About my third string quartet (An Gerhard Richter)
After the visit of: Gerhard Richter- Panorama 2012 in the new Nationalgalerie Berlin, I started composing my third string quartet, which is specifically inspired by two pictures of the exhibition, on the same day. The two movements, Woods (Dichotomy) and Epiphany, refer to the pictures of the same name from different creative periods of Gerhard Richter.
In the first movement Woods alternates very abrupt chord parts and fast double-stop glissandi with the most delicate harmonics and microtones. Nevertheless, the tonal material remains the same, alternating in different forms and shapes. Just as in the picture, new perspectives constantly open up when you change the viewing angle.
In the second movement Annunciation, I have tried to transfer Gerhard Richter's painting technique from the early seventies to the field of music. Flat-lying surfaces of individual tempered tones are moved gradually by simultaneously slow and fast glissandi movements and gradually move away from a tone center. Microtonal deviations imperceptibly change the structure of the music. By using natural and artificial harmonics, the spectra of individual tones and motifs are highlighted and illuminated. Just like the picture, we see the music in a single state of suspension.
For the technique of diffusion I use a variety of methods in my work:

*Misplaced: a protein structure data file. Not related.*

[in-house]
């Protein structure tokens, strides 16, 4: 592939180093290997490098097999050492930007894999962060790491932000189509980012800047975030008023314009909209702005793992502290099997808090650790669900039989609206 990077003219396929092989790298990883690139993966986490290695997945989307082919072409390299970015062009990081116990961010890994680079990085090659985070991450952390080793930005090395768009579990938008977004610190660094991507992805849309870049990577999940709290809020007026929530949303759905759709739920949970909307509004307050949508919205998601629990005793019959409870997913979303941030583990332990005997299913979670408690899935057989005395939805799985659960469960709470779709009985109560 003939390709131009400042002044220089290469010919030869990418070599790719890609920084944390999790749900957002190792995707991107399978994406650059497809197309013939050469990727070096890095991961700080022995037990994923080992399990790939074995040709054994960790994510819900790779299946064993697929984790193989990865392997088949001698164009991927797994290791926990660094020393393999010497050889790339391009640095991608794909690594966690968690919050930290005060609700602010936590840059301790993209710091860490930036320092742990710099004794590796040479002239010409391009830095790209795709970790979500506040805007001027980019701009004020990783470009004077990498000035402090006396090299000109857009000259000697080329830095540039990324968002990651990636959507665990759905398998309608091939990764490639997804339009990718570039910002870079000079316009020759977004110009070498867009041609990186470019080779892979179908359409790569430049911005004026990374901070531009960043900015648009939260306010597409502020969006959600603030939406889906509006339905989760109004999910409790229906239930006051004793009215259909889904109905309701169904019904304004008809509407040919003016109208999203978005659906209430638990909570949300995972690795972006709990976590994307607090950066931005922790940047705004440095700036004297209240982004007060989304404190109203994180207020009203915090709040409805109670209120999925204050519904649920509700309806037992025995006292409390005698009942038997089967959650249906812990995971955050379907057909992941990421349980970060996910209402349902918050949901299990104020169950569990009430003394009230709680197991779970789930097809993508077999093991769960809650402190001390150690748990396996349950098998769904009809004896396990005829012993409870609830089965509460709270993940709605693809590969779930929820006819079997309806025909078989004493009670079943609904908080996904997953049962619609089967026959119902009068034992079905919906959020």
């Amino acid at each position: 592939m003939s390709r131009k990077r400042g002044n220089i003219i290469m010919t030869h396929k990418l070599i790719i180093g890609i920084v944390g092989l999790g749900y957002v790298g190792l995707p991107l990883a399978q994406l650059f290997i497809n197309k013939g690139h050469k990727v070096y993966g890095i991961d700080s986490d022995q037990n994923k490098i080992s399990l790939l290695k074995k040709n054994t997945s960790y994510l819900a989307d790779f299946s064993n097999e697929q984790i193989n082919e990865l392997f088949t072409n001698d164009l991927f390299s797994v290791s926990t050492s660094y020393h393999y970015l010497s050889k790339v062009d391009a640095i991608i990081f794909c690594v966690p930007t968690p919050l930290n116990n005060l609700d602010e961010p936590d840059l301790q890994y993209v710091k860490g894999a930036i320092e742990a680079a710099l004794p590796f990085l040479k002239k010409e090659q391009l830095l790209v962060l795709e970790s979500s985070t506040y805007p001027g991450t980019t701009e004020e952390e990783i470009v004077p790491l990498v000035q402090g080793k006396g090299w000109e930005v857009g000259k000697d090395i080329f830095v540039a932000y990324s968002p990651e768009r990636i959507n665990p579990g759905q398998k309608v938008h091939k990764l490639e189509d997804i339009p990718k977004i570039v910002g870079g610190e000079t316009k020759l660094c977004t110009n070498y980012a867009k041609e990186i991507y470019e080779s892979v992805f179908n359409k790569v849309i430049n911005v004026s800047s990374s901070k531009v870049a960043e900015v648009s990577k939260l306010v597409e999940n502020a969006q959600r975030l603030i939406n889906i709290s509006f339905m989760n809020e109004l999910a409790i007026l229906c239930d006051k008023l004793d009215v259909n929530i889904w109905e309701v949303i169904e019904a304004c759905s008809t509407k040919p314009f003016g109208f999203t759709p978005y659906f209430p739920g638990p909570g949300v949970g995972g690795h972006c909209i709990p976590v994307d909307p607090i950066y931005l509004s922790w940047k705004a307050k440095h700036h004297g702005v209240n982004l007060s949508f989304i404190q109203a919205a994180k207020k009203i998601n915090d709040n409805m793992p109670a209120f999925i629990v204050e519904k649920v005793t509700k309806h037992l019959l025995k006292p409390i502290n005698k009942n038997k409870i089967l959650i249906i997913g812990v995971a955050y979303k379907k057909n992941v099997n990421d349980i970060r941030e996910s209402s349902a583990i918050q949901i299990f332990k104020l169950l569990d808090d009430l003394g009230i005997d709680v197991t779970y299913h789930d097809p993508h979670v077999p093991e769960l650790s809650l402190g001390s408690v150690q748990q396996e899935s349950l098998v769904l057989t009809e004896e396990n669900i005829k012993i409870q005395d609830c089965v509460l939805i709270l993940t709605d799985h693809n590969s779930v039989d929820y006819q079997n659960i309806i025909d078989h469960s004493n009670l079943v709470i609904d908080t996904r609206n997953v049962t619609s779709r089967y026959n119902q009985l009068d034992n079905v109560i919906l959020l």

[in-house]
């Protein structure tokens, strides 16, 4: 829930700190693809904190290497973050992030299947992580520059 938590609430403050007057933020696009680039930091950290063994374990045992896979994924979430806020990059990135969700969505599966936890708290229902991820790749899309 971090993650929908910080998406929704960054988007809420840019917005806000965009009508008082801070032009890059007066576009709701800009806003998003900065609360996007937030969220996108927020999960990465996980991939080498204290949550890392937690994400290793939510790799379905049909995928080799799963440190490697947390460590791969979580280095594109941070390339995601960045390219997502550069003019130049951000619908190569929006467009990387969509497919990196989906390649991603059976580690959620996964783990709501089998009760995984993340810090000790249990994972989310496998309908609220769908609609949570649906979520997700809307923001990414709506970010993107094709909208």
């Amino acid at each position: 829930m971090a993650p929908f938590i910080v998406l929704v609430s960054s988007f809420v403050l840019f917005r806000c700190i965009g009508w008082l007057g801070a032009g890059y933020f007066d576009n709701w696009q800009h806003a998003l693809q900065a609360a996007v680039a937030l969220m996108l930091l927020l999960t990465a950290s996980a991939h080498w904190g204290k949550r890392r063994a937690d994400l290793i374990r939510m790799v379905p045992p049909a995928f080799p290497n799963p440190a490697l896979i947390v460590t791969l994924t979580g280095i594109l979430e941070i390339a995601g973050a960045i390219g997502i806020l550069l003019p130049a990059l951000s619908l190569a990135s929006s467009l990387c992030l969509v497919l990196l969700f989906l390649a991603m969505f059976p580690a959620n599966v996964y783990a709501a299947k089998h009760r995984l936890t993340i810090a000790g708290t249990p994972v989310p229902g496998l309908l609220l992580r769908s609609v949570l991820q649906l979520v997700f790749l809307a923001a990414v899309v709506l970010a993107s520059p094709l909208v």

a) Lying surfaces of individual tempered tones are moved gradually by simultaneously slow and fast glissandi movements (glissando counterpoint) and gradually move away from a tone center (cf.: Gerhard Richter, "On the simultaneity of the non-simultaneous").
b) Microtonal deviations gradually distort the piece’s structure (comparable to the streaky blurring technique in Gerhard Richter's painting).
c) By using natural and artificial harmonics, the spectra of individual tones and motifs are highlighted and separately illuminated. The associated process of "zooming in" on details makes them appear like vanishing points in front of the score's subtly resting sound surfaces.
Such "traces of sound" and ciphers focus attention in a flash on hidden crystallization points of the score. From individual vague hints (blurriness), the inkling of an underlying essence emerges. "In this respect, an exactly the same one is never repeated, but the supposed identity of a meaning is only generated in deviation from itself and thus in difference to itself. (Quoted from: Jacques Derrida, others in writings, Dreistholtkamp, Uwe: Jacques Derrida)
The composition is dedicated to the unique artist Gerhard Richter.
Royal String Quartet Warsaw
(Izabella Szalaj-Zimak, 1st VL., Elwira Przybylowska, 2nd VL., Pawel Czarny, Vla., Michael Pepal, Vc.)
Dietrich Petzold, sound engineer
Camera and editing - Henry Mex
Festival intersonanzen. 2019 (31.5.2019)
"The Royal String Quartet Warsaw was a sensitive interpreter who devoted their concentrated attention to every note, every noisy element - tinkerers at work, able to model the difficult things out of it. The third string quartet by Andreas Staffel lives above all from the tonal spectrum of the instruments. It tells of the composer's intensive and atmospherically dense exploration of Gerhard Richter's abstract painting.”